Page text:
Quite simply, because introverts have their own unique strengths and the world is out of balance without them. Introversion and extroversion are like yin and yang – both need the other to be complete and both lose something if the other is not present.
We have got used to the balance between them being heavily tipped in favour of extroversion, at least in many Western cultures, so much so that we no longer even know what we’re missing. But this is to the detriment of everyone. That said, tipping the scales too far in favour of introversion would be just as bad – we need a balance of the two, with equal weight and validity afforded to both.
So what are some of the strengths that introverts bring?
As introverts, we draw our energy from within ourselves rather than getting it from the external world as extroverts do. This makes us self-contained as we do not need other people to energise ourselves, and means we are generally able to work independently, entertain ourselves and make independent decisions.
Most introverts listen more than we talk, sitting back in a conversation until we have something worthwhile to say. We also tend to observe people and things around us before deciding whether or not to participate. As such, we often hear more and see more than extroverts who are usually in ‘doing’ mode.
As our focus is inwards rather than outwards, we like to think analytically and reflect on our experiences to make sense of what’s going on in the world outside. This, coupled with listening/observing, leads us to question assumptions, make connections, plan or strategise and problem-solve. Our insight and wisdom is of real value to the world.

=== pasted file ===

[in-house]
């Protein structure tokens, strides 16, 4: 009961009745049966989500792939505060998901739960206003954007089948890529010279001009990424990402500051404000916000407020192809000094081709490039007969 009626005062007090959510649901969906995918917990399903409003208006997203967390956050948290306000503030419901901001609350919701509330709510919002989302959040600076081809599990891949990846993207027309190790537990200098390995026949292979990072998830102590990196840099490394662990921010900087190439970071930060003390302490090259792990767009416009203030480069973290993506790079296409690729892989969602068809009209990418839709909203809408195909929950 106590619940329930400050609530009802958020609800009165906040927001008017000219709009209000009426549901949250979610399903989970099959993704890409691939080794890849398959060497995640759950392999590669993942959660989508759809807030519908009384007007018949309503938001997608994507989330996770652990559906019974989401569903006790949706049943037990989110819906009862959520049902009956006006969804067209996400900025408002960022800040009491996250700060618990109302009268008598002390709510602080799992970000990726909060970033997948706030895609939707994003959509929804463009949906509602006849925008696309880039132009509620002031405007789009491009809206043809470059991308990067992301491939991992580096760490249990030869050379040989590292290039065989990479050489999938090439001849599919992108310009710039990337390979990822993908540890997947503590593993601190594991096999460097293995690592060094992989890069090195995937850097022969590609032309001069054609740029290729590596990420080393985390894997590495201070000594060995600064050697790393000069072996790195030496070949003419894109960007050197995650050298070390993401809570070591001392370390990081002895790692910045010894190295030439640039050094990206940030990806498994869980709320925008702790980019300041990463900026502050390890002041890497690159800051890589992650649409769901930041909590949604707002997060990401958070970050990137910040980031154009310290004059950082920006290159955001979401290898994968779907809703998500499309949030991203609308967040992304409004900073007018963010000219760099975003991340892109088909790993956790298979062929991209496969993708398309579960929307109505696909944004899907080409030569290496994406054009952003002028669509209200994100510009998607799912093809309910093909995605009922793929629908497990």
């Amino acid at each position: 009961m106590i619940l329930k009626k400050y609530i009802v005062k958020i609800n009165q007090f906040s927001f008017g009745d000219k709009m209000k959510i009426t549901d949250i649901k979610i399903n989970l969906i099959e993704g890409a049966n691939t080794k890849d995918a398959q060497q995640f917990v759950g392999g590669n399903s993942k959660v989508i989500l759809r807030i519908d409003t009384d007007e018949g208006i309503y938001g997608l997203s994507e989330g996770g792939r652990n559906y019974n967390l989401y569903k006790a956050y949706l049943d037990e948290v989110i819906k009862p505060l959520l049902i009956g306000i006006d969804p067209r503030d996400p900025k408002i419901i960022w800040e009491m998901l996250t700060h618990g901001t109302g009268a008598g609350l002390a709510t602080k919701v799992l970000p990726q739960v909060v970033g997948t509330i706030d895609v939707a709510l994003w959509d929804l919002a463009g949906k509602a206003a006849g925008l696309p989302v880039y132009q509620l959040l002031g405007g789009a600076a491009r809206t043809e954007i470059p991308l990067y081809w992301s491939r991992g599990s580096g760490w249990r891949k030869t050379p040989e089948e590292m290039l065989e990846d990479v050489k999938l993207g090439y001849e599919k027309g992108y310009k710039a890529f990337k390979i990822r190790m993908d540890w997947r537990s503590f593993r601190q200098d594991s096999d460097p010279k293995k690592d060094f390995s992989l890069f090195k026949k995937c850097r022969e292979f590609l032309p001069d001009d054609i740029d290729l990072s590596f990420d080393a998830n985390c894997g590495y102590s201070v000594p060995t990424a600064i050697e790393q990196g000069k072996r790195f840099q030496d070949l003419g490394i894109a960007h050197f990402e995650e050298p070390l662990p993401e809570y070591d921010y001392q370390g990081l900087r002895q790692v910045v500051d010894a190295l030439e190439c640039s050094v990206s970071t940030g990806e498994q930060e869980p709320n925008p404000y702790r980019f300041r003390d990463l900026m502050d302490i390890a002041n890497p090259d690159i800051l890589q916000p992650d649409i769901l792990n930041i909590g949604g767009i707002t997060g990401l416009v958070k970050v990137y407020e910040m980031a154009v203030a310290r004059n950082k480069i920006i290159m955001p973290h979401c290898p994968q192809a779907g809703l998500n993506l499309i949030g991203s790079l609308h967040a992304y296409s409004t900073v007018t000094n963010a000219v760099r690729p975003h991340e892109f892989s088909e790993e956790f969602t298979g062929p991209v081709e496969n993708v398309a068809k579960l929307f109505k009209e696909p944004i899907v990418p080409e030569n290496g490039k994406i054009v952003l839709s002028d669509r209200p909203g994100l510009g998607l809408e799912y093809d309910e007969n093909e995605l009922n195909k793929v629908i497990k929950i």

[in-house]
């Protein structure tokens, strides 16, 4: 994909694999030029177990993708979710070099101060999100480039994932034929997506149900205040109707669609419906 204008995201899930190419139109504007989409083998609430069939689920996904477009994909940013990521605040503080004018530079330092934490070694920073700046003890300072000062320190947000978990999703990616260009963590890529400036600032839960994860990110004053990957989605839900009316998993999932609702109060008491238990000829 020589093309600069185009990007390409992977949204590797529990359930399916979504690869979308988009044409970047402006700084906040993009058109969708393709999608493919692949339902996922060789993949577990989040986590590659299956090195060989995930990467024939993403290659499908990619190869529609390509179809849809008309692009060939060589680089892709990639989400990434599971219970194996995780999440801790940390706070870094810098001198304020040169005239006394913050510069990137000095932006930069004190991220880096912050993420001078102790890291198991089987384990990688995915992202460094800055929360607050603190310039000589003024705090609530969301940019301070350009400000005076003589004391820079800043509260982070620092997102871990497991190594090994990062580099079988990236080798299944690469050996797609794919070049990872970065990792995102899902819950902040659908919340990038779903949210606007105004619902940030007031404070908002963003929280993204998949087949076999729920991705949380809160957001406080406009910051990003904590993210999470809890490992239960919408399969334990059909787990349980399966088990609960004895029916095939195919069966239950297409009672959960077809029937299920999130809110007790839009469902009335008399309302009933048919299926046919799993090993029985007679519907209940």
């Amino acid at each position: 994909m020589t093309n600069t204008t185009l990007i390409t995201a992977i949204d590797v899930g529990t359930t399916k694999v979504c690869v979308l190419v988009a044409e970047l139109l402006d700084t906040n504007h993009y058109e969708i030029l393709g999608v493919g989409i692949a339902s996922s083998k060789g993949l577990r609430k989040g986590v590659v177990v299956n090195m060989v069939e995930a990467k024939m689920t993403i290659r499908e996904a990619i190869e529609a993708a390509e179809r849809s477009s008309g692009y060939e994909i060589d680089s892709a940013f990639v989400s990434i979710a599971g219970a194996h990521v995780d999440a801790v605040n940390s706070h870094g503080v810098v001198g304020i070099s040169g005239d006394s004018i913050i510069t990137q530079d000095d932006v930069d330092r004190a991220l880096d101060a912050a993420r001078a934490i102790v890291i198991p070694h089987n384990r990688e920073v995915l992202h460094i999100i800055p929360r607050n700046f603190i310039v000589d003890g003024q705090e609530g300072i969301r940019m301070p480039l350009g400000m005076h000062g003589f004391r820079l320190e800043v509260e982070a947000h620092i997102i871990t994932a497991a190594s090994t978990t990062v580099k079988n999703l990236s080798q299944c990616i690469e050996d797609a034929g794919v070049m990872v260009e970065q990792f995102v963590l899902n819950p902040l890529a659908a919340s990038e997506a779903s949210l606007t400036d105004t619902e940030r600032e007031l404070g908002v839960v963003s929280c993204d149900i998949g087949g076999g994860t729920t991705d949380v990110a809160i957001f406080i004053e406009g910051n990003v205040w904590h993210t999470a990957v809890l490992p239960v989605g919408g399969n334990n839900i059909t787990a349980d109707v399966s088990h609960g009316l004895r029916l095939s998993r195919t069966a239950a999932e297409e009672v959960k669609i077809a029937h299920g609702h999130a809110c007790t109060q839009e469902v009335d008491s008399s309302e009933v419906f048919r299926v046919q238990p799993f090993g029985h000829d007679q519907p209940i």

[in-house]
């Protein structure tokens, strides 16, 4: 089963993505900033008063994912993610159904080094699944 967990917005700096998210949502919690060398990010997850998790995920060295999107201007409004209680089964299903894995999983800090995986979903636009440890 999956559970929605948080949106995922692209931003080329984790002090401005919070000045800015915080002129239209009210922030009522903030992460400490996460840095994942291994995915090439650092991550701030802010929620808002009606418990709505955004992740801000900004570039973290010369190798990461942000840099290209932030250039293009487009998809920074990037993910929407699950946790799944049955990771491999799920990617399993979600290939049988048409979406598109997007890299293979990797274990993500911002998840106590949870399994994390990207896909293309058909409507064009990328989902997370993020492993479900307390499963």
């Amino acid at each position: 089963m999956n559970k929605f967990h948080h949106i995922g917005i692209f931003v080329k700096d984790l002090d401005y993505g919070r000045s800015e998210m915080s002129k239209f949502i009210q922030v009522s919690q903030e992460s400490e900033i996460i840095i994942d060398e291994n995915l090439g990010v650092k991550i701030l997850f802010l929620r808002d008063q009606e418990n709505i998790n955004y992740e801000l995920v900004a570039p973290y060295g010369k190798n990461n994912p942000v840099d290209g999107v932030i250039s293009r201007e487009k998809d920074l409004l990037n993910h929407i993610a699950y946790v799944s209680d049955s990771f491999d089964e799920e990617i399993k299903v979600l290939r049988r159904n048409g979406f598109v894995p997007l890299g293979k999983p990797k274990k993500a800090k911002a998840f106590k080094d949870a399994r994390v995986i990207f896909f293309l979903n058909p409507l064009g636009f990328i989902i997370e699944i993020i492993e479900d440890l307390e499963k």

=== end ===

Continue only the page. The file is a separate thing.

Connected to reflecting/thinking, our internal focus means that we have a preference for depth rather than breadth. Our powers of concentration and persistence enable us to focus longer and more deeply on one thing than most extroverts. Many important scientific breakthroughs have come about simply because someone persevered with the problem long enough and hard enough.
- Slowing things down
Introverts need less stimulation than extroverts so we generally like to work at a slower pace, focusing on quality not quantity. We are calm and measured which can serve as a valuable antidote to the fast, furious and stressful pace of modern living.
Linked to slowing things down, we are naturally cautious and will stop to look before we leap. This means we are better at sticking to plans and less likely to get carried away by our emotions in decision making, an important factor in assessing risk accurately. Some now suggest that perhaps even the banking crisis might have been avoided if this introvert strength had been equally valued in our society.
Because of our internal focus, introverts tend to be more self-aware and sensitive to what’s going on in the world around us than many extroverts. This can lead to the ability to empathise more easily with others, often coupled with a strength of conscience.